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China identifies a case of the bubonic plague. Here’s why you shouldn’t panic

China identified one case and is inspecting another

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In this Wednesday, March 26, 2014 photo, some of the skeletons found by construction workers under central London’s Charterhouse Square are pictured.

In this Wednesday, March 26, 2014, photo, some of the skeletons found by construction workers under central London’s Charterhouse Square are pictured.

Associated Press

China has identified at least one case of the bubonic plague in the Inner Mongolia region of the country, with suspicion of a second case in the country, too.

What’s going on?

  • A patient in Bayannur has been sent into quarantine. He remains in stable condition, according to BBC News.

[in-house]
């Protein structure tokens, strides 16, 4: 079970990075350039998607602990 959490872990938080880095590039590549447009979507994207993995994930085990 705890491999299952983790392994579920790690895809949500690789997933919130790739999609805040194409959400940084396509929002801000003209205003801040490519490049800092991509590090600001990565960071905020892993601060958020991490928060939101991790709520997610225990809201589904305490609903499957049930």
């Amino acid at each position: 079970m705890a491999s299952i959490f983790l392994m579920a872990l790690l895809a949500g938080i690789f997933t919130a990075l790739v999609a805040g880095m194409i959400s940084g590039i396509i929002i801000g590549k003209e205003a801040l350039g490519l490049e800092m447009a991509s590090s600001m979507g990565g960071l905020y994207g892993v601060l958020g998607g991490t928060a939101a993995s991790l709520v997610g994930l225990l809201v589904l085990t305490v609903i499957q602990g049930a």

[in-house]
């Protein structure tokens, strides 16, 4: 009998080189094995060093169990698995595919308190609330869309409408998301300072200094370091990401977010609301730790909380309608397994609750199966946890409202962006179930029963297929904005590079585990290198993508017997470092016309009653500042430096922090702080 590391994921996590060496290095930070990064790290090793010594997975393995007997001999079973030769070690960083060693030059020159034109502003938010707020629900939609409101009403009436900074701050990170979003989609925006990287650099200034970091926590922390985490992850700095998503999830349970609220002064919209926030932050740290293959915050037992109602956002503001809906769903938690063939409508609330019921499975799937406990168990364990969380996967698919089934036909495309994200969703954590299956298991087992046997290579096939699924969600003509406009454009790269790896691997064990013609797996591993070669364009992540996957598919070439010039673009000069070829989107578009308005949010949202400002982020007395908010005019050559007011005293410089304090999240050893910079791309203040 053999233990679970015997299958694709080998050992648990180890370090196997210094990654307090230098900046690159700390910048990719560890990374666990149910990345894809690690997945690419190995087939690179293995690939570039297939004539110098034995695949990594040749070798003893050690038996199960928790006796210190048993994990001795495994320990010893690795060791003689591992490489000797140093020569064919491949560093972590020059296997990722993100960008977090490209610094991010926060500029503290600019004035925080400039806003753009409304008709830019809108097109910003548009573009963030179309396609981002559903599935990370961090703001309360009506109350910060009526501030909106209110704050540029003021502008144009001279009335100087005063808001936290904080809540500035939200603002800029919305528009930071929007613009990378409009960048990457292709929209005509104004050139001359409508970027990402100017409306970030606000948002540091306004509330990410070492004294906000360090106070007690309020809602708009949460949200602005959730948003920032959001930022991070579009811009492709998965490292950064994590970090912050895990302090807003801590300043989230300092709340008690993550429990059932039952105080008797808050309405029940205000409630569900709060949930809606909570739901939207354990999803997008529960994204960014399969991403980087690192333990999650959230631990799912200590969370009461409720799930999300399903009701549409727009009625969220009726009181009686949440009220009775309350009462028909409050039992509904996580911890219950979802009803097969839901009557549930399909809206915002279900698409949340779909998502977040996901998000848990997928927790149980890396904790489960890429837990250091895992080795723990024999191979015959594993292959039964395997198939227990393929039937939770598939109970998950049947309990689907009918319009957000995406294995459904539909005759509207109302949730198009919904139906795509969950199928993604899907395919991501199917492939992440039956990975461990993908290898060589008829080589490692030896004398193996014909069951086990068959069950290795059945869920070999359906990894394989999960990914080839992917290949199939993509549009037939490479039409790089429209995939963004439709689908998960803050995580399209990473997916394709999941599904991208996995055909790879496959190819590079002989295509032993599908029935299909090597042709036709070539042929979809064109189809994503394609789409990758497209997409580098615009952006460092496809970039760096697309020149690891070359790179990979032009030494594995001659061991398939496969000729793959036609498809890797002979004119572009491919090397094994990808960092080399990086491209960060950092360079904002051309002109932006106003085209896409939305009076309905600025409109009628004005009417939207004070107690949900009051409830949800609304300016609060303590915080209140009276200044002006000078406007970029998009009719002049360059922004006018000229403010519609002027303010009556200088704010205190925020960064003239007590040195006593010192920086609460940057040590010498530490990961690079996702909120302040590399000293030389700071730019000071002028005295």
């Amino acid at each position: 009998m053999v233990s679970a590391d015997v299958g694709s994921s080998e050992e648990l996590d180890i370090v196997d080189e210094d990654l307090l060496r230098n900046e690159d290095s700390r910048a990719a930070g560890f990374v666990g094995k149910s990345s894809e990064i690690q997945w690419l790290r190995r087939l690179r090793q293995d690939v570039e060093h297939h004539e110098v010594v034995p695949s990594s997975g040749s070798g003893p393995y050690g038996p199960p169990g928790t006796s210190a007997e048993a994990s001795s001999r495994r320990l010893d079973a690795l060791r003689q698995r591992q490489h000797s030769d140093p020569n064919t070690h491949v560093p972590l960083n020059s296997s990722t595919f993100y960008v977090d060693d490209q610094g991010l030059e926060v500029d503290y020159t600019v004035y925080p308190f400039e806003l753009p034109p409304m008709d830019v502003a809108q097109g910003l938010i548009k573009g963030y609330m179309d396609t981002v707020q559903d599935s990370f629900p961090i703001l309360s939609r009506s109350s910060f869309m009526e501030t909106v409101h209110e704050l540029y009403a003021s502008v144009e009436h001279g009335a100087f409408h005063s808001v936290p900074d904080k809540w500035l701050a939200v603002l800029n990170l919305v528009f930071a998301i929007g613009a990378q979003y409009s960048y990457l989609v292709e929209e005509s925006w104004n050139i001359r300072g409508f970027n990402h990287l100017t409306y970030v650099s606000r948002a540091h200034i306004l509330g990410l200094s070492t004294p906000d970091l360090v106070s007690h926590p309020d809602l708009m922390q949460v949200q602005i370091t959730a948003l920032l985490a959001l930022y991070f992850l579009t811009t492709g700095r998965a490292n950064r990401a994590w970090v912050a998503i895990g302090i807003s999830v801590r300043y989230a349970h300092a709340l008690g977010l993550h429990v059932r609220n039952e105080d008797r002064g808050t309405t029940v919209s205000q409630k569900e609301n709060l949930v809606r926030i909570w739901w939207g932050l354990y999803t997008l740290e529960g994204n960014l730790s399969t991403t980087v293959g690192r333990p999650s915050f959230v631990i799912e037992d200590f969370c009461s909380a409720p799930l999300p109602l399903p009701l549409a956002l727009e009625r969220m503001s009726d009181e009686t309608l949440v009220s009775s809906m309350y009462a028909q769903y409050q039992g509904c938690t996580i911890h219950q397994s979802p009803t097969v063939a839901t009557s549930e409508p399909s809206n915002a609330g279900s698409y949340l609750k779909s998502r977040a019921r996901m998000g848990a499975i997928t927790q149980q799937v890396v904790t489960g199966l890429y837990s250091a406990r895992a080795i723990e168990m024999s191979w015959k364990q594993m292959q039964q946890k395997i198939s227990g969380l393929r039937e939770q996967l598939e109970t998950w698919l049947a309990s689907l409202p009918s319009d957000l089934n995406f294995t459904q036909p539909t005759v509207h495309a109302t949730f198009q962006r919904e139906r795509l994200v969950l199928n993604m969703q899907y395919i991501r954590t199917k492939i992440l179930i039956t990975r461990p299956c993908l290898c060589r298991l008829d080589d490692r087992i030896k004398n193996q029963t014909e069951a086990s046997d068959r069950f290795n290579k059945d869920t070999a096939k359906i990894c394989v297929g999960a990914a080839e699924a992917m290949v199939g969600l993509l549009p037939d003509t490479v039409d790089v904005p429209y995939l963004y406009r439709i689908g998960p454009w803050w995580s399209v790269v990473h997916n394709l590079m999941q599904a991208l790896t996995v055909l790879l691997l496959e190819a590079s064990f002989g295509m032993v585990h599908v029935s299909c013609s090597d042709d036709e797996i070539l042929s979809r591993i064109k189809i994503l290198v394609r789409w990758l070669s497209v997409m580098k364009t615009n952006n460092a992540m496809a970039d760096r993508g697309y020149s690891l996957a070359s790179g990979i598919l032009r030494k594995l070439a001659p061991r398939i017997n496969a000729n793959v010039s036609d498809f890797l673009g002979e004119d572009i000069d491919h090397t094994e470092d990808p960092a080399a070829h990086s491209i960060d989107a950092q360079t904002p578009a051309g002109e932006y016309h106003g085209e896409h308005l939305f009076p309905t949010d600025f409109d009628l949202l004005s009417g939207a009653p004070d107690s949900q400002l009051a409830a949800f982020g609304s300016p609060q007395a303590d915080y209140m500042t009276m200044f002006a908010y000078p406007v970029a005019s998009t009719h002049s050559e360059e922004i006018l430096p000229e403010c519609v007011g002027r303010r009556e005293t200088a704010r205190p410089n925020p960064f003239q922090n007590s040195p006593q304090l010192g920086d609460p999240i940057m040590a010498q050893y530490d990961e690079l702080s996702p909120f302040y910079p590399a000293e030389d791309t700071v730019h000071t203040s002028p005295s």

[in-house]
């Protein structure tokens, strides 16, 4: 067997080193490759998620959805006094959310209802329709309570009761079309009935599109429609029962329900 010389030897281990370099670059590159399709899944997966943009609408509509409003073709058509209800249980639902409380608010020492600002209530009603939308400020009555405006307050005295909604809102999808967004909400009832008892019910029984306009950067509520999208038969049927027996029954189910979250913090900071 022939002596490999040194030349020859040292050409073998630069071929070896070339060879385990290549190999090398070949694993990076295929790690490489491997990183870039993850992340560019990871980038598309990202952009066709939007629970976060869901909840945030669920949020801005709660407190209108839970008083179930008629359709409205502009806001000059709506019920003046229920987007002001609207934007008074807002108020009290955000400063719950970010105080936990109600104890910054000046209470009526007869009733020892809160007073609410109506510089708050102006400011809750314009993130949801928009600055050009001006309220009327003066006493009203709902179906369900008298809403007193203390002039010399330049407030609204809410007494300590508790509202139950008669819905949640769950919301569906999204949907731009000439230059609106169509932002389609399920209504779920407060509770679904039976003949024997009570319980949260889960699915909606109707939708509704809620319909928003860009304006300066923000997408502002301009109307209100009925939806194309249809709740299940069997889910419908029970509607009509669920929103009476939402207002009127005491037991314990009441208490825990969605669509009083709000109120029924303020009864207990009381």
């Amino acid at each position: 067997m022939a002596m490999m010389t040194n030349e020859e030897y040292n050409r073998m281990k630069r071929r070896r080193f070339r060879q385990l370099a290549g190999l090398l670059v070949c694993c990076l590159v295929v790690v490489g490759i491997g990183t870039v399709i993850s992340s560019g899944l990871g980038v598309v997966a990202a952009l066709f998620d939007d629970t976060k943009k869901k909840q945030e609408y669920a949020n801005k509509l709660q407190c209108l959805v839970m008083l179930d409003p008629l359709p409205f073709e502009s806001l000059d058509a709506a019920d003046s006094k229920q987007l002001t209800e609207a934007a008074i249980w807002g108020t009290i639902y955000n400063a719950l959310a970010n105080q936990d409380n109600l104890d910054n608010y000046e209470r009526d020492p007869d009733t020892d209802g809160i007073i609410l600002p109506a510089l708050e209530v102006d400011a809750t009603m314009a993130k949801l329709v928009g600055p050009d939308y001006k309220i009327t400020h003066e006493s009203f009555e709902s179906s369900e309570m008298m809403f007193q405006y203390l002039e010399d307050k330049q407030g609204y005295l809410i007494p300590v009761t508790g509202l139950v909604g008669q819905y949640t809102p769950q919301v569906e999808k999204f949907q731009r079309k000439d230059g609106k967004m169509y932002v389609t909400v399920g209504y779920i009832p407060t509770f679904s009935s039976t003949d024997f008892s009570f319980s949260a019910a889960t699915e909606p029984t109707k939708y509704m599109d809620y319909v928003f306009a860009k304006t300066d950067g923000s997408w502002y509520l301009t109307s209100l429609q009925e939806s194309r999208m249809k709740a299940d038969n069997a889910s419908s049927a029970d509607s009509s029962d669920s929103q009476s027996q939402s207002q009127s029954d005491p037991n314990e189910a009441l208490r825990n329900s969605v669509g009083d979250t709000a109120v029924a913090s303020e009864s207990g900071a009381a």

• A hospital worker told local authorities about the case, according to state-run Xinhua news agency. Soon, the city went into a level 3 alert for plague prevention, which is the second lowest of four tiers, according to Xinhuanet.
  • The city will hold the alert for the reason of the year.
  • One local health authority told China Daily: “At present, there is a risk of a human plague epidemic spreading in this city. The public should improve its self-protection awareness and ability, and report abnormal health conditions promptly.”

Some context:

  • The bubonic plague was responsible for one of the biggest epidemics in human history, killing about 50 million people in Africa, Asia and Europe back in the 14th century.
  • That said, the bubonic plague “can now be easily treated,” according to BBC News.
  • CNN said: “The advent of antibiotics, which can treat most infections if they are caught early enough, has helped to contain plague outbreaks, preventing the type of rapid spread witnesses in Europe in the Middle Ages.”
  • However, the plague hasn’t been eliminated completely. It has been tapped as a re-emerging disease with about 1,000 to 2,000 people getting infected every year.